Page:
Sorry, but this pattern is out of print; however, there's an update available at www.lieslandco.com/.
Pattern: Simplicity 2245
Version: B - the dress
Modification: no yoke; no cuffs; French seams; custom sizing; no neck placket
Recommend: if you can find it, buy it, make it, wear it, love it
Simplicity 2245, the dress version, was first made by me last June and worn to shreds throughout the summer to the point of seams giving way. I loved the dress to death. It was comfortable, cool, and quick to pull on in the morning to run errands and walk the dog. After the summer was over, the dress was put to rest knowing that it could never be worn again---mainly because the back seam at the butt had given way.
|The 3 Hour Dress|
|seam stress at armhole|
Three hours, that is all it took to make the first dress from this pattern. The second version took a bit longer, because I redrafted the pattern to fit me better, that is to say looser. By the time I started sewing, it was dark outside. It was also dark in the sewing room (must get light bulbs). I completed the dress that night; all except the bias. The next morning, I woke up with an unusual manicure. The tips were dark blue and faded to natural at the base. Well, after breakfast, I started the bias installation and soon discovered the blue dye went everywhere. E.V.E.R.Y.W.H.E.R.E. Even after prewashing the dark blue dye transferred easily. I set out to wash the dress again. Well, after multiple trips through the heavy-duty washing cycle and hand washing for what seemed like ten hours, there was no getting pass the crocking of this dress and so as a last resort I bleach the thing. Ha, problem fixed; there is no dye transfer, but can I wear it out in public. Probably not??? The un-bleach spots are a little awkward.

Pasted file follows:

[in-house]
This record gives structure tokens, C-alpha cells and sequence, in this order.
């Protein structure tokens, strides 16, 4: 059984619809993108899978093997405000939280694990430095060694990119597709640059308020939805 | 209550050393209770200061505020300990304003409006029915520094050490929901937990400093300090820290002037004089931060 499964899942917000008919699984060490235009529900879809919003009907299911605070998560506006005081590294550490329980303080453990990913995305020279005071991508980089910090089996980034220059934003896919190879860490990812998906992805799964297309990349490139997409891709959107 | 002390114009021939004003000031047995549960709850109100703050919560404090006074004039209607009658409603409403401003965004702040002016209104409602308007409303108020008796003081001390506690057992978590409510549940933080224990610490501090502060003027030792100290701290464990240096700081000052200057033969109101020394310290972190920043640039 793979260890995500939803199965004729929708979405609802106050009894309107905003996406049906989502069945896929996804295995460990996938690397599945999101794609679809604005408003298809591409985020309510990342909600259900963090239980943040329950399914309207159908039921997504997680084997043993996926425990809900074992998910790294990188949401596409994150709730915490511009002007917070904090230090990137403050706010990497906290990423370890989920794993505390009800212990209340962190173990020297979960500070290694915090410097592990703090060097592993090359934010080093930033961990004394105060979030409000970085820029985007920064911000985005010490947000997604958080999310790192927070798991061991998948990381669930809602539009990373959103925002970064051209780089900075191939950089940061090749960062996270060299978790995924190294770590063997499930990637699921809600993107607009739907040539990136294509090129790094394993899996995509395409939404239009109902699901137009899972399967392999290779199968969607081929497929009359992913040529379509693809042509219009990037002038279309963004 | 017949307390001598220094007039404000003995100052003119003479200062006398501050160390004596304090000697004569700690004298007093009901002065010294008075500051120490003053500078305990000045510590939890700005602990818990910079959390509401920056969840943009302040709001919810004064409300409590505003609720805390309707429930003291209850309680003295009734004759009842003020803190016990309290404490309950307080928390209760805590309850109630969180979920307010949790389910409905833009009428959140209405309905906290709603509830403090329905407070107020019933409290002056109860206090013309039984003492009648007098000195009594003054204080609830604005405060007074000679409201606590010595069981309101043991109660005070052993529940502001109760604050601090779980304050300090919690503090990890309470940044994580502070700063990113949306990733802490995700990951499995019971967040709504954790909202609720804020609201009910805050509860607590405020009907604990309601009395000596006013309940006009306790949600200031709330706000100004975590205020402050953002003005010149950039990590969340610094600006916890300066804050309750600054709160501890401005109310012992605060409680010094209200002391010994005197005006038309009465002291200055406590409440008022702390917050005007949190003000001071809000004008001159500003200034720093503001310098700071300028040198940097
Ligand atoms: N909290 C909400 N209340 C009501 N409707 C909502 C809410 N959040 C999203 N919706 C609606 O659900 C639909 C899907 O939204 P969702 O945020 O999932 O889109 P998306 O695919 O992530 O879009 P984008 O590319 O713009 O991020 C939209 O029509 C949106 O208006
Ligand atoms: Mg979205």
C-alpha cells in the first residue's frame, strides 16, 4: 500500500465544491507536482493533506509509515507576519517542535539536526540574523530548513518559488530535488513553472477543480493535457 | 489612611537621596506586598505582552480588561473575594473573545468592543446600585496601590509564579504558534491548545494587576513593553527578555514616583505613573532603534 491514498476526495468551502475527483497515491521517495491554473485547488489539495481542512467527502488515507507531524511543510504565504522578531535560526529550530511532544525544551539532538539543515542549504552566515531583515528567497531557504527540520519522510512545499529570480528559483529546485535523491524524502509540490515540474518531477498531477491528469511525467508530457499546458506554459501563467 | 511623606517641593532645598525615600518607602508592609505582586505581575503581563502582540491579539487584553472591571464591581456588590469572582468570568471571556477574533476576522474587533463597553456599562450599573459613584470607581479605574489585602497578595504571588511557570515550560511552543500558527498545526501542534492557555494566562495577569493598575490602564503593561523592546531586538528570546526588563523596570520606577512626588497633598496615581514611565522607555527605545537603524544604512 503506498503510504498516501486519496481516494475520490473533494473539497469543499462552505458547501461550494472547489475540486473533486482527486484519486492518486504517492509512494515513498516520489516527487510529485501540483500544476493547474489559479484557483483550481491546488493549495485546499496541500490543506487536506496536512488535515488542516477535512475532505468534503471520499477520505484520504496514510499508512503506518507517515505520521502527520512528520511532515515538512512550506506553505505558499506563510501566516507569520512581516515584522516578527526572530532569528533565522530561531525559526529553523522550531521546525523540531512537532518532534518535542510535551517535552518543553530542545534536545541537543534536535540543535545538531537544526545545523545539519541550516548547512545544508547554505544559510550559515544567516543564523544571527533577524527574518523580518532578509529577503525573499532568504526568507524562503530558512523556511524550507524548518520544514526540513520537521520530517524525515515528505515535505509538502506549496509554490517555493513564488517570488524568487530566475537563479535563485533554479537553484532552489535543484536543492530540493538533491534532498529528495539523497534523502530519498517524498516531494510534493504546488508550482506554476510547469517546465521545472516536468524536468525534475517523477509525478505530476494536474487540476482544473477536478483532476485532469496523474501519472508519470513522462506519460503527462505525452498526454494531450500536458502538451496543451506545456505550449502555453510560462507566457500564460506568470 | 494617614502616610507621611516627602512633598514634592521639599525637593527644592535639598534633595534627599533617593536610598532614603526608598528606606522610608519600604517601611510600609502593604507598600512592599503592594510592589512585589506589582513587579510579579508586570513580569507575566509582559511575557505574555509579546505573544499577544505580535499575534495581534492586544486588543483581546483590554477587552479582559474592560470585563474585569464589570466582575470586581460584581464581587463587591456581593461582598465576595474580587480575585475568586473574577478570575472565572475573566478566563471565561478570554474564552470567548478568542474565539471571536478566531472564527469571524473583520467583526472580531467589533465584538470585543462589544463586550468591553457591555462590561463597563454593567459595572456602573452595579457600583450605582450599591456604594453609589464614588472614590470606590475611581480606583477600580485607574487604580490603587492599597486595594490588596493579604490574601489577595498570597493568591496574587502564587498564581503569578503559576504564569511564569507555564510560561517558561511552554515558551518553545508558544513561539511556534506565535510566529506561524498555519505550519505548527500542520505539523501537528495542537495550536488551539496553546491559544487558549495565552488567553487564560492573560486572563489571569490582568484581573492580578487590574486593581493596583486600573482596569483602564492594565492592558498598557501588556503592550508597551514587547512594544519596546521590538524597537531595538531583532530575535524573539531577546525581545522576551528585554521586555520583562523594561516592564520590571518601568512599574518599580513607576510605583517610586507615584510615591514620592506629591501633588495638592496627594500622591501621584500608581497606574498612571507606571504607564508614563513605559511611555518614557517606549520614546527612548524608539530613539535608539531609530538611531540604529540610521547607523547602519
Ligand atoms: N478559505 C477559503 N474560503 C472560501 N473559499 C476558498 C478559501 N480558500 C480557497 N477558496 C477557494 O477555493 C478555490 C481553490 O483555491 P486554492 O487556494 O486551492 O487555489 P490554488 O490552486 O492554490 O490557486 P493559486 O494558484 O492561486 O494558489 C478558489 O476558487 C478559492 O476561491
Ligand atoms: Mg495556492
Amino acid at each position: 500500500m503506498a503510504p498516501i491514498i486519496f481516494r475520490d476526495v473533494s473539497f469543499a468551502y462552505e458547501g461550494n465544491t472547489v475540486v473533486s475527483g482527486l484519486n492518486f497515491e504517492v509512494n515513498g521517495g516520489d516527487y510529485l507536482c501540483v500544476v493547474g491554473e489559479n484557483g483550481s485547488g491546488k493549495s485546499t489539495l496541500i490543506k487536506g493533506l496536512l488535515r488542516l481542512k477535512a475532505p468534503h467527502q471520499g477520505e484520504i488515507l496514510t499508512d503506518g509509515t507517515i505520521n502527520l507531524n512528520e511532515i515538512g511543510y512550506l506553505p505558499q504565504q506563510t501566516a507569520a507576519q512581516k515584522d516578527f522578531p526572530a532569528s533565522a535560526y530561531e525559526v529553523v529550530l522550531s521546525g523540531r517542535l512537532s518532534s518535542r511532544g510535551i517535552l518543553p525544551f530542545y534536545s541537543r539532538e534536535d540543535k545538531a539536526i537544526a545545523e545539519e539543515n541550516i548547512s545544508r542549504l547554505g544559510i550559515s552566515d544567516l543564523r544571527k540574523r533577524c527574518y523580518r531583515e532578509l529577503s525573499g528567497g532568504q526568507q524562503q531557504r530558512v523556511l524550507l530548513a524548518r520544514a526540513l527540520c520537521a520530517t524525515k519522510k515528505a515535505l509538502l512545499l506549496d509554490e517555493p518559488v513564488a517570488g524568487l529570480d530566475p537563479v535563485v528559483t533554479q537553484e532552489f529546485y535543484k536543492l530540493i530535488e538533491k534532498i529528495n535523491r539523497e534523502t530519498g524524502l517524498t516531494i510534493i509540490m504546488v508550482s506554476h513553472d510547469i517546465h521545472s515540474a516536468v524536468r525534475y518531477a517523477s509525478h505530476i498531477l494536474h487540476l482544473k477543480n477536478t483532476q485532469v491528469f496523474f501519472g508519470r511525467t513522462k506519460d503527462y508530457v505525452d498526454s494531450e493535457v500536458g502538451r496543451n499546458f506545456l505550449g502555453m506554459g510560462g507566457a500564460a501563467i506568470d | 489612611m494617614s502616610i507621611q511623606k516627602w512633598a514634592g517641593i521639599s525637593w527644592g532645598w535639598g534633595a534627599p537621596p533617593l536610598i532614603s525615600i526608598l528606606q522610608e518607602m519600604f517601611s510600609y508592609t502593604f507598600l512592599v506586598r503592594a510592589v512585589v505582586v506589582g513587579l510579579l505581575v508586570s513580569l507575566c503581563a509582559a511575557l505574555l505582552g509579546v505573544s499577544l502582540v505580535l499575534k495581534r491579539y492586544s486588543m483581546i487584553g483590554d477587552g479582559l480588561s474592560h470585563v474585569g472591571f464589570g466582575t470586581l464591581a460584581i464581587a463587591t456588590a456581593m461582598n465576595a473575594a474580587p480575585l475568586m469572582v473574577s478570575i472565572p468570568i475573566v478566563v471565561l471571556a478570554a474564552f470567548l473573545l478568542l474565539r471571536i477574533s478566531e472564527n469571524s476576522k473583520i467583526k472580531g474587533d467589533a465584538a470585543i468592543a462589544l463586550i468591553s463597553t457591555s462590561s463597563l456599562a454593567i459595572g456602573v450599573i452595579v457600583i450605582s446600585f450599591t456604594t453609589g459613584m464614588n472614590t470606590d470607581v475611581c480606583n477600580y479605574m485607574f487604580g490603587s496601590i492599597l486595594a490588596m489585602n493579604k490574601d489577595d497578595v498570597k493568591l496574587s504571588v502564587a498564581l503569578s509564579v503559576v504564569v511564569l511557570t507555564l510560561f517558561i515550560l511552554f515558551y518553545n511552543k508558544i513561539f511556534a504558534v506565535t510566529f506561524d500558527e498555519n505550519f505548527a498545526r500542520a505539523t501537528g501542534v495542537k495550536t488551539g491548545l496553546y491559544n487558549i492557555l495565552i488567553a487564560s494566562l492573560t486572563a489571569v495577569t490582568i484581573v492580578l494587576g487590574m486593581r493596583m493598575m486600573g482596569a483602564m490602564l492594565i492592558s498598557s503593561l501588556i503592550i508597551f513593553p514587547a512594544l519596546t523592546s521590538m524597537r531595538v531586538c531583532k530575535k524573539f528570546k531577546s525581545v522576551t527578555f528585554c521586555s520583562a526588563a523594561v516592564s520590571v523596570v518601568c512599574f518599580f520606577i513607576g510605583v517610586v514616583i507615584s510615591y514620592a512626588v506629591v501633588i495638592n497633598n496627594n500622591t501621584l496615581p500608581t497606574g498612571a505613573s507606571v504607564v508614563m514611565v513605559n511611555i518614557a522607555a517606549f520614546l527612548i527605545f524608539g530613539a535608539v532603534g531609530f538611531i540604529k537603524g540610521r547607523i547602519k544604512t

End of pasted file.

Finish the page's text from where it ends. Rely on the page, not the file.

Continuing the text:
So, the following day I headed to trusty JoAnn Fabric and Crafts and bought more (different) dark blue chambray, pre-washed the fabric in hot, hot, hot water twice, and recut the pattern. For the third version, I eliminated the back seam (at first, than later put it back in) and used jean top-stitching thread to complete the project in roughly three hours. The neckline and arms were finished with 1.5 inch self-cut bias strips. The other seams were finished with French seams or felted. This dress is an easy sew; honestly, the toughest part is top-stitching which there is absolutely no reason to do other than to be decorative. The most striking feature of this dress is the curved pockets, which is crazy simple to make.
Simplicity 2245 will defiantly be made again. It is the perfect dress for my lifestyle, encompassing comfort to the letter. Now that I have tailored the fit, there is nothing I would change about the pattern. Obviously, I recommend it to you too. Chambray makes a lovely dress, but I may have to complete a linen version before summers end.